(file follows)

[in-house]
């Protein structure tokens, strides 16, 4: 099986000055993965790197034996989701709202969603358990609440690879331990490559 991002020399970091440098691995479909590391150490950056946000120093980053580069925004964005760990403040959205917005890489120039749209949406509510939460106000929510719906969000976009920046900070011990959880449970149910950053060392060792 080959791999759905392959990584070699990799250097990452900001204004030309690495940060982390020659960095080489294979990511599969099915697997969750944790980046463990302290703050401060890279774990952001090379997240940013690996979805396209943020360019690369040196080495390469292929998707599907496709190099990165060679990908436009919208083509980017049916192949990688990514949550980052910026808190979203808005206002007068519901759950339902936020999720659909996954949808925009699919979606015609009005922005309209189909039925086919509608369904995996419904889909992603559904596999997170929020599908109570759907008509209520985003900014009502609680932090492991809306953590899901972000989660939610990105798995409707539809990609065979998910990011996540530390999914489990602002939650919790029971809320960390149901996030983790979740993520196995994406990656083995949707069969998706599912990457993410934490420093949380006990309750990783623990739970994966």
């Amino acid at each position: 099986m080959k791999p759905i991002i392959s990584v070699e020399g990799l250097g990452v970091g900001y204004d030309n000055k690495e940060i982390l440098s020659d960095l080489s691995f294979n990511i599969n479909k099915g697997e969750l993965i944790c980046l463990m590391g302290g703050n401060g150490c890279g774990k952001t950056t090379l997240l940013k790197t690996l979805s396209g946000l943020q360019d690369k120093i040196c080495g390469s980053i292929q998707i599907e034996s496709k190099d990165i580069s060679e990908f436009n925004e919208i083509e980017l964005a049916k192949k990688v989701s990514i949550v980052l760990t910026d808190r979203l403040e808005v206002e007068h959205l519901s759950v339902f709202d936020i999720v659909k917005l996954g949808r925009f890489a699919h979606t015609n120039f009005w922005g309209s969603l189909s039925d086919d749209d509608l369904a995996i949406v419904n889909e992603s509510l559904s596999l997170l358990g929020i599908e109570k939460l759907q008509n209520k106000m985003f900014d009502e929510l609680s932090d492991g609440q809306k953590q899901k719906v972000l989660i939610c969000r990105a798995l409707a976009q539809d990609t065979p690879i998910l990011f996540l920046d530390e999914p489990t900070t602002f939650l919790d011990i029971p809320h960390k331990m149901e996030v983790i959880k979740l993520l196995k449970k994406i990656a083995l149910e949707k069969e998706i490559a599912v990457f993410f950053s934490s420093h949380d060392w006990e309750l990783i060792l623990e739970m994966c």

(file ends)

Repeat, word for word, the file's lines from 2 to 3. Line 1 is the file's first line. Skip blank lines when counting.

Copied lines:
């Protein structure tokens, strides 16, 4: 099986000055993965790197034996989701709202969603358990609440690879331990490559 991002020399970091440098691995479909590391150490950056946000120093980053580069925004964005760990403040959205917005890489120039749209949406509510939460106000929510719906969000976009920046900070011990959880449970149910950053060392060792 080959791999759905392959990584070699990799250097990452900001204004030309690495940060982390020659960095080489294979990511599969099915697997969750944790980046463990302290703050401060890279774990952001090379997240940013690996979805396209943020360019690369040196080495390469292929998707599907496709190099990165060679990908436009919208083509980017049916192949990688990514949550980052910026808190979203808005206002007068519901759950339902936020999720659909996954949808925009699919979606015609009005922005309209189909039925086919509608369904995996419904889909992603559904596999997170929020599908109570759907008509209520985003900014009502609680932090492991809306953590899901972000989660939610990105798995409707539809990609065979998910990011996540530390999914489990602002939650919790029971809320960390149901996030983790979740993520196995994406990656083995949707069969998706599912990457993410934490420093949380006990309750990783623990739970994966």
């Amino acid at each position: 099986m080959k791999p759905i991002i392959s990584v070699e020399g990799l250097g990452v970091g900001y204004d030309n000055k690495e940060i982390l440098s020659d960095l080489s691995f294979n990511i599969n479909k099915g697997e969750l993965i944790c980046l463990m590391g302290g703050n401060g150490c890279g774990k952001t950056t090379l997240l940013k790197t690996l979805s396209g946000l943020q360019d690369k120093i040196c080495g390469s980053i292929q998707i599907e034996s496709k190099d990165i580069s060679e990908f436009n925004e919208i083509e980017l964005a049916k192949k990688v989701s990514i949550v980052l760990t910026d808190r979203l403040e808005v206002e007068h959205l519901s759950v339902f709202d936020i999720v659909k917005l996954g949808r925009f890489a699919h979606t015609n120039f009005w922005g309209s969603l189909s039925d086919d749209d509608l369904a995996i949406v419904n889909e992603s509510l559904s596999l997170l358990g929020i599908e109570k939460l759907q008509n209520k106000m985003f900014d009502e929510l609680s932090d492991g609440q809306k953590q899901k719906v972000l989660i939610c969000r990105a798995l409707a976009q539809d990609t065979p690879i998910l990011f996540l920046d530390e999914p489990t900070t602002f939650l919790d011990i029971p809320h960390k331990m149901e996030v983790i959880k979740l993520l196995k449970k994406i990656a083995l149910e949707k069969e998706i490559a599912v990457f993410f950053s934490s420093h949380d060392w006990e309750l990783i060792l623990e739970m994966c």